Mishka Shubaly is known for his best-selling Kindle novel The Long Run. In it, the Canadian-born musician chronicles his struggle to overcome an addiction to drugs and alcohol. But Shubaly’s story doesn’t focus on quick ways to quit; the plot twist in The Long Run is the long road Shubaly runs each and every day. Literally.
Shubaly kicked his bad habits and has held onto his sobriety by running. First five miles, then 10, then marathons. And he isn’t alone. Experts agree that exercise may be used successfully alongside other treatment options to help curb addiction. Physical activity releases the same feel-good chemicals that perpetuate alcohol and drug use and may, in time, become a replacement for chemical dependency. Even more important than this “natural high” is the fact that intentional physical activities help keep the mind focused.
Running isn’t the only action that offers these benefits. Addicts can enjoy their favorite sport or recreational activity as part of a daily treatment plan. Other popular exercises for addiction recovery include:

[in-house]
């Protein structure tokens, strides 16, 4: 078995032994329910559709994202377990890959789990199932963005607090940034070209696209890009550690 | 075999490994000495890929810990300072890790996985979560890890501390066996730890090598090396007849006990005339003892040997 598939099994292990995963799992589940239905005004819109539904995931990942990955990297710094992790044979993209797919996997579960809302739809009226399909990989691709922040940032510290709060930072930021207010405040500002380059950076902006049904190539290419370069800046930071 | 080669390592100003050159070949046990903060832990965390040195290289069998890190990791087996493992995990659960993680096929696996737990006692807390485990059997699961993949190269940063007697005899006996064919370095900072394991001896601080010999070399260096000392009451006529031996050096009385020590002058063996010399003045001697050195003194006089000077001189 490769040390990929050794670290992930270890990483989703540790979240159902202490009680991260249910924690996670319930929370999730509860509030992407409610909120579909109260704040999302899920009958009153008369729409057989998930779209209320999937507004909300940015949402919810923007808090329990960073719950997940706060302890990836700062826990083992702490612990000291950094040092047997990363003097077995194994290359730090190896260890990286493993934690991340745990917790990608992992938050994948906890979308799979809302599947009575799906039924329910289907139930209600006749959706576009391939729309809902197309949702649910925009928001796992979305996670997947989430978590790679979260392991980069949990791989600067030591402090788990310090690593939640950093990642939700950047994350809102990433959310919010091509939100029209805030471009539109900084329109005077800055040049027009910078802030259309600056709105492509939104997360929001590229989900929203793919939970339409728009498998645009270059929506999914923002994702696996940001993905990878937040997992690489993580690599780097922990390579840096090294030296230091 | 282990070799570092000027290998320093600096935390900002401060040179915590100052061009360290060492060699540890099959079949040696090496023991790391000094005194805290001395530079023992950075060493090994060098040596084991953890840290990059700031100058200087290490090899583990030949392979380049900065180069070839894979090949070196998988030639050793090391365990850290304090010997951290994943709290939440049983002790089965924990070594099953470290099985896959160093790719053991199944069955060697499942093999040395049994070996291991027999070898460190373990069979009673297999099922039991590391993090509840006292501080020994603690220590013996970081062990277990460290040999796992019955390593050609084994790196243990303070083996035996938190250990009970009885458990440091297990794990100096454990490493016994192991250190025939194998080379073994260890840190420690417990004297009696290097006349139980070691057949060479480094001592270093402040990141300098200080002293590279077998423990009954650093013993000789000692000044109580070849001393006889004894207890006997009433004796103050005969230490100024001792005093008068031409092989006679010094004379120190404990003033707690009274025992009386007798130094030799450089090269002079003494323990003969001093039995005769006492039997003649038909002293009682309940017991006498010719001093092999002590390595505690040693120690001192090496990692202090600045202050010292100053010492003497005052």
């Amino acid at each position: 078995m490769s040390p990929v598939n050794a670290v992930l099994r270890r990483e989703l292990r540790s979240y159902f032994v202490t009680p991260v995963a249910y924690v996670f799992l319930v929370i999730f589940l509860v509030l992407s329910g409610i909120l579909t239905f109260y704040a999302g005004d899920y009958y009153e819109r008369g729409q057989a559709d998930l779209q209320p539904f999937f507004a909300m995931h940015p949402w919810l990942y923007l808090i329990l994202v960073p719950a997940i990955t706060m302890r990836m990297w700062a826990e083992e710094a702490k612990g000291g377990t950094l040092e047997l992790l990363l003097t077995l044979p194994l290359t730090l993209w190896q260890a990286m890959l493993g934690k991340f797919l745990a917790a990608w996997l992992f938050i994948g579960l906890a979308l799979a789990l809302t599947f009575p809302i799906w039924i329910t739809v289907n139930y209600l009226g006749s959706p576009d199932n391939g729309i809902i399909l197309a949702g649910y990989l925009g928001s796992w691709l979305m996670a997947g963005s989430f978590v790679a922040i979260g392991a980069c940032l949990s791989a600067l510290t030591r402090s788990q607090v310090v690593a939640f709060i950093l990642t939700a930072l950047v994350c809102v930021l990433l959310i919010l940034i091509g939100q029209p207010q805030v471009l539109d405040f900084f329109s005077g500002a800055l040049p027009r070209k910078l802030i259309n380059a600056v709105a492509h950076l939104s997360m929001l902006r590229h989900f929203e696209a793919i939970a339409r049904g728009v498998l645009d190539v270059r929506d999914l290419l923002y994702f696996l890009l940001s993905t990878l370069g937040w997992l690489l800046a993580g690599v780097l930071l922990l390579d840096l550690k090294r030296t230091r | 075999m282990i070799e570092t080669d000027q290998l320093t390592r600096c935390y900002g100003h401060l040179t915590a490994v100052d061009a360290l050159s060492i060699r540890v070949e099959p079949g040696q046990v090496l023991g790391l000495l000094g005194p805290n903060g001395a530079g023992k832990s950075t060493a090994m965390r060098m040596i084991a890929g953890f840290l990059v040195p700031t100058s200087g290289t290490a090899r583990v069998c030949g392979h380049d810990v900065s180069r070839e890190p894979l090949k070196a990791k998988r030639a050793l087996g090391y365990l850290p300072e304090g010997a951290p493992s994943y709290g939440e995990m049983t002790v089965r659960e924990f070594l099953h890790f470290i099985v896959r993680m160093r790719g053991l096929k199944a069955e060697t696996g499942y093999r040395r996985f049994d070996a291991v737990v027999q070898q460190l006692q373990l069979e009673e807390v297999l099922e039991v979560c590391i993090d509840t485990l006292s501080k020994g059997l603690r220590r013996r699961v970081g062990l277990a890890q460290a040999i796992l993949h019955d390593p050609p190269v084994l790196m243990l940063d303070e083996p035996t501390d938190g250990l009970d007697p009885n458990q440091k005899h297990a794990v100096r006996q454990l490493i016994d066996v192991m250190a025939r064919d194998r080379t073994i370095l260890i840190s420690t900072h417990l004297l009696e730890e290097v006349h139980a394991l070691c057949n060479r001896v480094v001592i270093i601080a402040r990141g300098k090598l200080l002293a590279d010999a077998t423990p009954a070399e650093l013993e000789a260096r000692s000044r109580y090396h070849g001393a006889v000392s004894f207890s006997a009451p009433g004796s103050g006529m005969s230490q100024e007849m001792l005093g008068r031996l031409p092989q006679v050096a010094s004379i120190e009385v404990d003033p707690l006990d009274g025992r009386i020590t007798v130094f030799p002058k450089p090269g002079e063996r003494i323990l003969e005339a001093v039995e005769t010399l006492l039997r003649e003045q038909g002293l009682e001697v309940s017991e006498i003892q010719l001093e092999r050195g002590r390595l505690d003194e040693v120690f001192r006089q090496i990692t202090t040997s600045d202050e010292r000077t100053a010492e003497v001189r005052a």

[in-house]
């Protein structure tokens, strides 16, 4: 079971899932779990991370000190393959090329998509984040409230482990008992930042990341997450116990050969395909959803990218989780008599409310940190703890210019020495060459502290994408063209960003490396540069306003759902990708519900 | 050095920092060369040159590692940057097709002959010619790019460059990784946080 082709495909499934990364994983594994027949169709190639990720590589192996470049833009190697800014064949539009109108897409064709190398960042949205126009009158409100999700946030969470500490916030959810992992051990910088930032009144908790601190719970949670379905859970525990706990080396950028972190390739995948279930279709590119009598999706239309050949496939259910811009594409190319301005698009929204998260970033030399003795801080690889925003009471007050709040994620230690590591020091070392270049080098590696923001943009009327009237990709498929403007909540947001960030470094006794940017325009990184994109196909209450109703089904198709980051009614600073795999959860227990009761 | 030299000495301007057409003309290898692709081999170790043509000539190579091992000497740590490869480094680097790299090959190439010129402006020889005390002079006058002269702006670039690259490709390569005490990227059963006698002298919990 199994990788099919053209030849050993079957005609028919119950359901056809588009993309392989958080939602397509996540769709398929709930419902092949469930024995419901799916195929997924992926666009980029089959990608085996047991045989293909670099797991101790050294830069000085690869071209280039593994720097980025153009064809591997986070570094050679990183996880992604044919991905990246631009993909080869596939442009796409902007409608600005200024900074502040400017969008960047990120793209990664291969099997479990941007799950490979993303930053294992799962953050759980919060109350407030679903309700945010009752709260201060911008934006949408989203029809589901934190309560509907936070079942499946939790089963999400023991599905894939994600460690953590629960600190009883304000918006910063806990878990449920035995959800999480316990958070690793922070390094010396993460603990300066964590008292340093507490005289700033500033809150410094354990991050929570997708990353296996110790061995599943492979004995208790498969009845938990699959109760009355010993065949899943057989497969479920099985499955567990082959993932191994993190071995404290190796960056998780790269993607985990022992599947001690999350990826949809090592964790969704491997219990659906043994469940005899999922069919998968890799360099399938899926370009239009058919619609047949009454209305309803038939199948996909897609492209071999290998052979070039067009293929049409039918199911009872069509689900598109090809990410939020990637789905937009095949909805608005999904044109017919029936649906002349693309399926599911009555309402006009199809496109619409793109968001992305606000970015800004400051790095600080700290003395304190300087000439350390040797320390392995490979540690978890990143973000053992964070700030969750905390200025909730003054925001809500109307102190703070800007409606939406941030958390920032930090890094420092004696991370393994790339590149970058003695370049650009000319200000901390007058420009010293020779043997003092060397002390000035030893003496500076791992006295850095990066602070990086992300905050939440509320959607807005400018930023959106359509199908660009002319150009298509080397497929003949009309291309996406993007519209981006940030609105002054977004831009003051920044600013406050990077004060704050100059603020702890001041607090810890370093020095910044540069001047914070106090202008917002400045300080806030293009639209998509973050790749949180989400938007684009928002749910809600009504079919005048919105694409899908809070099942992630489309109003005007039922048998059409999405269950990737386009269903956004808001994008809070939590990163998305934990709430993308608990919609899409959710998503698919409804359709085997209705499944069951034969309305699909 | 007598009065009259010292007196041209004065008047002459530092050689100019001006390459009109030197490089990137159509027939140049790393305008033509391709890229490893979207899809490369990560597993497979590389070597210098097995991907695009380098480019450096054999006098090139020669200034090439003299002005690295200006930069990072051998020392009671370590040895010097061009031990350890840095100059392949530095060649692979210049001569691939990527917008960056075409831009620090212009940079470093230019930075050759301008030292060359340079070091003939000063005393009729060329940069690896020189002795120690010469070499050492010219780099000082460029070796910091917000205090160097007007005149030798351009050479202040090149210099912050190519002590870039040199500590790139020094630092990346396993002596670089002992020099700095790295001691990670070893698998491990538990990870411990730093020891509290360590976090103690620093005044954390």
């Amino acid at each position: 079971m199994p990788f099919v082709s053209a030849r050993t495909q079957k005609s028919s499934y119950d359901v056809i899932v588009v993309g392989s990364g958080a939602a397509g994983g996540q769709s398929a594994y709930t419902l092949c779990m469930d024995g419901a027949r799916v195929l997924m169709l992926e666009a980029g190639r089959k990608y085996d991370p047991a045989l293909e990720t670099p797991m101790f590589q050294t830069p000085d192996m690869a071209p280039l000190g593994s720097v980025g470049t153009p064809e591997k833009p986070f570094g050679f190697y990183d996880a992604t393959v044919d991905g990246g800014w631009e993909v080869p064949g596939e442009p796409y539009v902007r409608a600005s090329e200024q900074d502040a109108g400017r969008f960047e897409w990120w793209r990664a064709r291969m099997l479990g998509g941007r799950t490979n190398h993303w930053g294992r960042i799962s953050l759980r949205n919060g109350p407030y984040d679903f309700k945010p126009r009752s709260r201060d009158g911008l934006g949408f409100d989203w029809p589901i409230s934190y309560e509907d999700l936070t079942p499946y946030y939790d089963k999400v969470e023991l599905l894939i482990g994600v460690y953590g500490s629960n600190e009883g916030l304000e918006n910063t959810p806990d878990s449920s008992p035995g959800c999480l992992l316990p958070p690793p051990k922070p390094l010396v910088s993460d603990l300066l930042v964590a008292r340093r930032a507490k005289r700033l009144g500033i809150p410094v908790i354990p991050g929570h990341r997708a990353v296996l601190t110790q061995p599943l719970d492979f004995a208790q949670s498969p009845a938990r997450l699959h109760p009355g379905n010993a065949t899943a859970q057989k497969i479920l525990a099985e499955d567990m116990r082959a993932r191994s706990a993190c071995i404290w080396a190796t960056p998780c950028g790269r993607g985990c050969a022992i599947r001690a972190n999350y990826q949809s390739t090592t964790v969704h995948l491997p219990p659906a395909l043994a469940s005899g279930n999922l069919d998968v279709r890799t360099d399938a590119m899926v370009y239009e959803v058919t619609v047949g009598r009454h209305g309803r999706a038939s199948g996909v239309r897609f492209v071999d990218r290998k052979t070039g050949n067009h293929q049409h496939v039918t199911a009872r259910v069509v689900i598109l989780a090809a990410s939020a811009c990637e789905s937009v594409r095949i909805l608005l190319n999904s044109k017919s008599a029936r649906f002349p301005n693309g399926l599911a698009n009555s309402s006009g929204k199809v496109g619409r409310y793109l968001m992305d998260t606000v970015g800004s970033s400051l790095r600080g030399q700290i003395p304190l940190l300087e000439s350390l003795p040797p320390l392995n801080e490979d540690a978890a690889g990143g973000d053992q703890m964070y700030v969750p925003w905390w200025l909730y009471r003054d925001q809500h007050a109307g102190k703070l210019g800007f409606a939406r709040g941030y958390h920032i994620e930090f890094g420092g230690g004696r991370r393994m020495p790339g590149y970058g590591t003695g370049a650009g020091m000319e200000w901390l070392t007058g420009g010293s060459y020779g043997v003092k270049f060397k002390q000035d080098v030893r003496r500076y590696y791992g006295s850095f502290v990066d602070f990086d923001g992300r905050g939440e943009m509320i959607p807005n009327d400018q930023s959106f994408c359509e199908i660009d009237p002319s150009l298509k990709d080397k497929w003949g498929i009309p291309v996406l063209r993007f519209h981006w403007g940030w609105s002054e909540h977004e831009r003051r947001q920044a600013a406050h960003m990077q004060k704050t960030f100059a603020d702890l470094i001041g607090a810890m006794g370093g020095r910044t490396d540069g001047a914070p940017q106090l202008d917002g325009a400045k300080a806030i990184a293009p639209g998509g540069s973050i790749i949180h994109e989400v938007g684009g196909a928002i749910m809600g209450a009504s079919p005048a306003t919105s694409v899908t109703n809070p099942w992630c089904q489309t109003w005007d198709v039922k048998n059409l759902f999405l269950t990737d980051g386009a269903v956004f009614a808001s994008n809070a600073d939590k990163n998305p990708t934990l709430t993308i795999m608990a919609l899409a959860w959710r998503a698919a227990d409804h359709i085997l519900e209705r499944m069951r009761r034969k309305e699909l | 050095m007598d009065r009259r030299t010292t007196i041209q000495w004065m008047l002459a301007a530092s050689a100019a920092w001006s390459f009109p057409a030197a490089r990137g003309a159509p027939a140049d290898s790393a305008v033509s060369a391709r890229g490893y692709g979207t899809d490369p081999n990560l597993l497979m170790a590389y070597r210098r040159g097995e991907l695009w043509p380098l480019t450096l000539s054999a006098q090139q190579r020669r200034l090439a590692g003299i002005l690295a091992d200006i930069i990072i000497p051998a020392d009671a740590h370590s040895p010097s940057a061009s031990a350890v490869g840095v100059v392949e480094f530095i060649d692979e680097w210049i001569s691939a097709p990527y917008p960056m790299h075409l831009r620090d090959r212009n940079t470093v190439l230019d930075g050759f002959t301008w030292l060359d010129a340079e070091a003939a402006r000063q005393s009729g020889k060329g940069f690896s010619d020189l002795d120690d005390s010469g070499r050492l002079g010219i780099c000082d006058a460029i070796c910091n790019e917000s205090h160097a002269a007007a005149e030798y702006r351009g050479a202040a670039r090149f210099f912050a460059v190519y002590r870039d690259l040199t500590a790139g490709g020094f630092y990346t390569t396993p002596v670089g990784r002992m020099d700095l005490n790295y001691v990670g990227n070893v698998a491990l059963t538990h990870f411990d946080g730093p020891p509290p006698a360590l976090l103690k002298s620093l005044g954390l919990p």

Making health a priority every day
Recovery and good health go hand-in-hand so, in addition to regular planned exercises, each day should include healthy foods and time away from electronics and social media. Just as an addict did not rely on drugs or alcohol after just a few exposures, establishing positive habits for a lifetime of good health takes time. Behaviors take on average 66 days to become routine so recovering addicts should set goals for themselves to make health a priority for seven weeks. After this initial push, these choices become part of a lifestyle.
“Mens Sana in Corpore Sano”
Ancient people had a saying, “Mens Sana in Corpore Sano.” Translated from Latin, this means that a healthy mind comes from a healthy body. That sentiment holds true today, as scientists have confirmed many times over that physical health strongly correlates to mental health and that good mental health is essential in drug and alcohol addiction recovery. The lesson to learn here is that taking care of the body is especially important to individuals who struggle with mental health disorders, including addiction.
Constance Ray started Recoverywell.org with the goal of creating a safe place for people to share how addiction has affected them, whether they are combating it themselves or watching someone they care about work to overcome it. The goal is to share stories of hope from survivors who know that the fight against addiction is one worth having, because no matter how it affects you, life can get better.